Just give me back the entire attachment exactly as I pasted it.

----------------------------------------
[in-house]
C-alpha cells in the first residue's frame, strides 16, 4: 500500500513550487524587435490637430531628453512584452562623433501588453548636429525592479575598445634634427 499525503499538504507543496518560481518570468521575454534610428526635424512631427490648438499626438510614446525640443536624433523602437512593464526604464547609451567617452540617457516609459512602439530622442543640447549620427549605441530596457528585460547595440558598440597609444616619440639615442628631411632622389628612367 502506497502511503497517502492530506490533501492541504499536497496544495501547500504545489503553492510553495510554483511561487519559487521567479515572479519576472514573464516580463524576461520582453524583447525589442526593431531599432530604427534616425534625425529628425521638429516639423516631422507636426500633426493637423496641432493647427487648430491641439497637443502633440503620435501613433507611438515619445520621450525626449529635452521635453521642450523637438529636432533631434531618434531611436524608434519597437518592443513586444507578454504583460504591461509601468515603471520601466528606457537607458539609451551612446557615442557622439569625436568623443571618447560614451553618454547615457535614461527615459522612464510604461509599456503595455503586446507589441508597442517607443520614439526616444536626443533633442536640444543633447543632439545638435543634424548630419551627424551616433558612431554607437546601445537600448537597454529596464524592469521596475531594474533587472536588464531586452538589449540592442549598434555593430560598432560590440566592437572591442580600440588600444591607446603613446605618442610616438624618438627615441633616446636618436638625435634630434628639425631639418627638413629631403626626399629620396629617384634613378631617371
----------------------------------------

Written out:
[in-house]
C-alpha cells in the first residue's frame, strides 16, 4: 500500500513550487524587435490637430531628453512584452562623433501588453548636429525592479575598445634634427 499525503499538504507543496518560481518570468521575454534610428526635424512631427490648438499626438510614446525640443536624433523602437512593464526604464547609451567617452540617457516609459512602439530622442543640447549620427549605441530596457528585460547595440558598440597609444616619440639615442628631411632622389628612367 502506497502511503497517502492530506490533501492541504499536497496544495501547500504545489503553492510553495510554483511561487519559487521567479515572479519576472514573464516580463524576461520582453524583447525589442526593431531599432530604427534616425534625425529628425521638429516639423516631422507636426500633426493637423496641432493647427487648430491641439497637443502633440503620435501613433507611438515619445520621450525626449529635452521635453521642450523637438529636432533631434531618434531611436524608434519597437518592443513586444507578454504583460504591461509601468515603471520601466528606457537607458539609451551612446557615442557622439569625436568623443571618447560614451553618454547615457535614461527615459522612464510604461509599456503595455503586446507589441508597442517607443520614439526616444536626443533633442536640444543633447543632439545638435543634424548630419551627424551616433558612431554607437546601445537600448537597454529596464524592469521596475531594474533587472536588464531586452538589449540592442549598434555593430560598432560590440566592437572591442580600440588600444591607446603613446605618442610616438624618438627615441633616446636618436638625435634630434628639425631639418627638413629631403626626399629620396629617384634613378631617371